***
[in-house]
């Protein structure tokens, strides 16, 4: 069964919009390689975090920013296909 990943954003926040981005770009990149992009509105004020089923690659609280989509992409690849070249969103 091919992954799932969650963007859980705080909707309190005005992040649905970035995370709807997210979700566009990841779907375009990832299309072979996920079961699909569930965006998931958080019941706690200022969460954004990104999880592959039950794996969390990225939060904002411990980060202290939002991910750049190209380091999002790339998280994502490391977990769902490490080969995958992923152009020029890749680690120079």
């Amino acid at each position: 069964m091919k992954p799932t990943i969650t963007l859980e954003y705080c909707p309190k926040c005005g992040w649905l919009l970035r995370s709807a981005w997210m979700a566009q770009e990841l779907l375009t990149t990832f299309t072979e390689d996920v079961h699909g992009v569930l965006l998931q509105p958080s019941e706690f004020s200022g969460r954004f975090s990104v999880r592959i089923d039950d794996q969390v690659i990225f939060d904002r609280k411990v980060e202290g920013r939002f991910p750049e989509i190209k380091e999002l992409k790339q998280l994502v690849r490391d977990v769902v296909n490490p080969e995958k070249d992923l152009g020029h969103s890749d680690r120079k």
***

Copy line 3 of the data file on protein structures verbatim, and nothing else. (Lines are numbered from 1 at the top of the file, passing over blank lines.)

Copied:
């Amino acid at each position: 069964m091919k992954p799932t990943i969650t963007l859980e954003y705080c909707p309190k926040c005005g992040w649905l919009l970035r995370s709807a981005w997210m979700a566009q770009e990841l779907l375009t990149t990832f299309t072979e390689d996920v079961h699909g992009v569930l965006l998931q509105p958080s019941e706690f004020s200022g969460r954004f975090s990104v999880r592959i089923d039950d794996q969390v690659i990225f939060d904002r609280k411990v980060e202290g920013r939002f991910p750049e989509i190209k380091e999002l992409k790339q998280l994502v690849r490391d977990v769902v296909n490490p080969e995958k070249d992923l152009g020029h969103s890749d680690r120079k």